1. Planning theory: conceptual challenges and planning evaluation

When the goal is to create and design places of dignity, this should be reflected both in planning processes and in the substantive content of plans. Is there a process-product gap in planning that makes comprehensive evaluation difficult? Or do planners have instruments to align physical changes with the values strived for in the participative and dialogical planning process? Planning theorists need to analyse whether it is possible to design processes with space for dialogue as well as agonism. Can a European dimension of planning be carved out from the borderland of the two concepts?

Neoliberalism shifts the border between public and private space. In doing so, it tends to expand consumer space and narrow citizen space. However, dignity is not found in consumerism, but in a society whose institutions do not humiliate or repress people. How can planning theory contribute? The austerity policies and the increased inequalities associated with neoliberalism also shift the border between spaces of dialogue and agonism. How does this affect the creation of places of dignity? Can planning theory help to counteract the idea of second-class citizens in the political turmoil of Europe of today?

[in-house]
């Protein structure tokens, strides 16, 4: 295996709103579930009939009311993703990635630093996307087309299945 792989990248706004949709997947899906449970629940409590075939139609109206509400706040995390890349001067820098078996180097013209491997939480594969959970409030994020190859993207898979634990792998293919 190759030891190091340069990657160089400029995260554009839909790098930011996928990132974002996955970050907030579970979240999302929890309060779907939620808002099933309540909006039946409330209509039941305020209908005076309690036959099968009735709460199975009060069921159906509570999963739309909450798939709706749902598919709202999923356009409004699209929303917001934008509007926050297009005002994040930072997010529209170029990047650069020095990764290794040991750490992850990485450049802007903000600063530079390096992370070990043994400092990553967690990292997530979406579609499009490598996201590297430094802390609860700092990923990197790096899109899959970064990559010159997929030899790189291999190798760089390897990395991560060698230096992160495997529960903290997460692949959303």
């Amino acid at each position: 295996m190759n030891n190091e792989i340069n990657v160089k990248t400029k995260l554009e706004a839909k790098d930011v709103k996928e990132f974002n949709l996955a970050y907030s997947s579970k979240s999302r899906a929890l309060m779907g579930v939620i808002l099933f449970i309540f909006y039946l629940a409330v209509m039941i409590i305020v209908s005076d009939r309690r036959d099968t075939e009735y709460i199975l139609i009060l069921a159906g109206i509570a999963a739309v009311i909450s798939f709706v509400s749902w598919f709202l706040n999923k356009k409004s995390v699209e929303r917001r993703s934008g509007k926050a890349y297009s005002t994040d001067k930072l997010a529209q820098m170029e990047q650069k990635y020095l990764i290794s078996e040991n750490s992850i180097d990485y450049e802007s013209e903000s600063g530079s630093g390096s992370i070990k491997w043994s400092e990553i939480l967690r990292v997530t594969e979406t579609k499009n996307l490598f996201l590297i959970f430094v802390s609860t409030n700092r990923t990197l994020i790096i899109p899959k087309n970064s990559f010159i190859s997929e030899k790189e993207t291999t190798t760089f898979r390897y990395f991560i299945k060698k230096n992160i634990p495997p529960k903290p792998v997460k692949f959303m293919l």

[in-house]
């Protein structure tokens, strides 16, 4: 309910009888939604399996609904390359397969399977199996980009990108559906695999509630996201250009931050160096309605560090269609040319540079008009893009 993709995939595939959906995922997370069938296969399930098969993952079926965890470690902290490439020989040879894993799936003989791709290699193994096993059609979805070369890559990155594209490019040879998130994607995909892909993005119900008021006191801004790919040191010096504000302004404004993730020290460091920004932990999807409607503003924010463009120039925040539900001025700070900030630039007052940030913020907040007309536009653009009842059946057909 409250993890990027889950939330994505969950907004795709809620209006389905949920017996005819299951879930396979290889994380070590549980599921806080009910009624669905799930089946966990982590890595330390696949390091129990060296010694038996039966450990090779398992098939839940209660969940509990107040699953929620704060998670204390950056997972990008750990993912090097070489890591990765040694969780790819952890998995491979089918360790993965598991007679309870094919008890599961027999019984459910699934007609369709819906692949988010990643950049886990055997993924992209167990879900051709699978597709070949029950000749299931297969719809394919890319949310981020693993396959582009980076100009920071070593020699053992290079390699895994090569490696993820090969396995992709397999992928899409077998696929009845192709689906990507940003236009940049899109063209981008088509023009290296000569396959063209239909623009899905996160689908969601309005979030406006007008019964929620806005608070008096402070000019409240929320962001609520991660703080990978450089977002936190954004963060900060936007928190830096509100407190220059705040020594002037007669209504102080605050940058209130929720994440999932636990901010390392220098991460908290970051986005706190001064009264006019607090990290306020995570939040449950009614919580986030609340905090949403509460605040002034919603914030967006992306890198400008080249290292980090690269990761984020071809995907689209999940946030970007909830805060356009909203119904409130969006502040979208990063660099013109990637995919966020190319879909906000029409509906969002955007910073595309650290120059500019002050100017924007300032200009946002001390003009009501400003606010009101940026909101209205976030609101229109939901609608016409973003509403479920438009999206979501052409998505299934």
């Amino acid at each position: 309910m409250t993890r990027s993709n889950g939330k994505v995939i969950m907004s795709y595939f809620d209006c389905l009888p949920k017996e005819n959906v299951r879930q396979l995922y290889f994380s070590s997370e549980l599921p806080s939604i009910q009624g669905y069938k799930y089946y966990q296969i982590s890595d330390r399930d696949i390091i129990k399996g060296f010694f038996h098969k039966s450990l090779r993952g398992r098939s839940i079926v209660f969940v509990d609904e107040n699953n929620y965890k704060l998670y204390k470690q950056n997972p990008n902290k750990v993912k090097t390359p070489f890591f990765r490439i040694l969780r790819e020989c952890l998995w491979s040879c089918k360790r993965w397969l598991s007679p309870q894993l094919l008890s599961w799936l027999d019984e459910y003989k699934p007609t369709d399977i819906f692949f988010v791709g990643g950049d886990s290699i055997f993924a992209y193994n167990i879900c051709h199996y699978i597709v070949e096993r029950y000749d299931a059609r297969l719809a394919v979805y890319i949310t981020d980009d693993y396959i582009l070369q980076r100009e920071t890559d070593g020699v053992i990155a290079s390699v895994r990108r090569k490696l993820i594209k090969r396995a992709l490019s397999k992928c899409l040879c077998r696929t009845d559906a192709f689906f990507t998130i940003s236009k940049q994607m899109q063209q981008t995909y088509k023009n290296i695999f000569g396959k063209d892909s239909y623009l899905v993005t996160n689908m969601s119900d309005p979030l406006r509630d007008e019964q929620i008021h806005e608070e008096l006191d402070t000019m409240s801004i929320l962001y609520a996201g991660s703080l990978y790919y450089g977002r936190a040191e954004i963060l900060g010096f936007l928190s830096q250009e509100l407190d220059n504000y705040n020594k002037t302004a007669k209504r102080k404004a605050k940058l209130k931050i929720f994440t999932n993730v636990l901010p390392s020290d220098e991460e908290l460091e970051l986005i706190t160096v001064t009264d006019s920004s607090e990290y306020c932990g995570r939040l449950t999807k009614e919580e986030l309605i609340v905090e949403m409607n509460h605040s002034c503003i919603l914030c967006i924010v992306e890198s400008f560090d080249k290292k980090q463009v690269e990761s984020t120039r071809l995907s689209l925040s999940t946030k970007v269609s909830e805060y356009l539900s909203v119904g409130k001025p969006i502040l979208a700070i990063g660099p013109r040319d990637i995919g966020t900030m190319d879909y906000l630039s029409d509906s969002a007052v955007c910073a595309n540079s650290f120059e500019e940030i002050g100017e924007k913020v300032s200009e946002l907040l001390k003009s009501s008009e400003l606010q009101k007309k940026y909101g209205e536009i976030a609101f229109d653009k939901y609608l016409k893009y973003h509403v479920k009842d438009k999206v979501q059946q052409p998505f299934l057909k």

Several central concepts in the planning disciplines are notoriously hard to define (such as the public interest). The notion of a particular European dimension of planning is likely to pose new conceptual challenges. Is there a planning theory of the Global South? If yes, how does it contrast with ideas of what is typically European? It is an aim to get the masses out of poverty. Is it also everywhere an aim to let the masses live in democracy? Is there a trade-off to be made between the two ends? Does neoliberalism make things worse on both accounts? Nearly everything written on neoliberalism in planning theory is on the negative side, even if neoliberal ideas have been embraced by social-democratic governments as well as right-wing regimes. Does this mean that planning theorists are producing ideology? Should they?

The challenges for planning theory are also associated with the competence for integrating alternative and activist planning approaches. How can the concepts of common good and spatial justice be applied for understanding geographical variations and the role of space and place in planning processes? How can comparative planning theory contribute for an understanding of the role of a state increasingly engaged with the extended reproduction of capital through ‘productive’ consumption?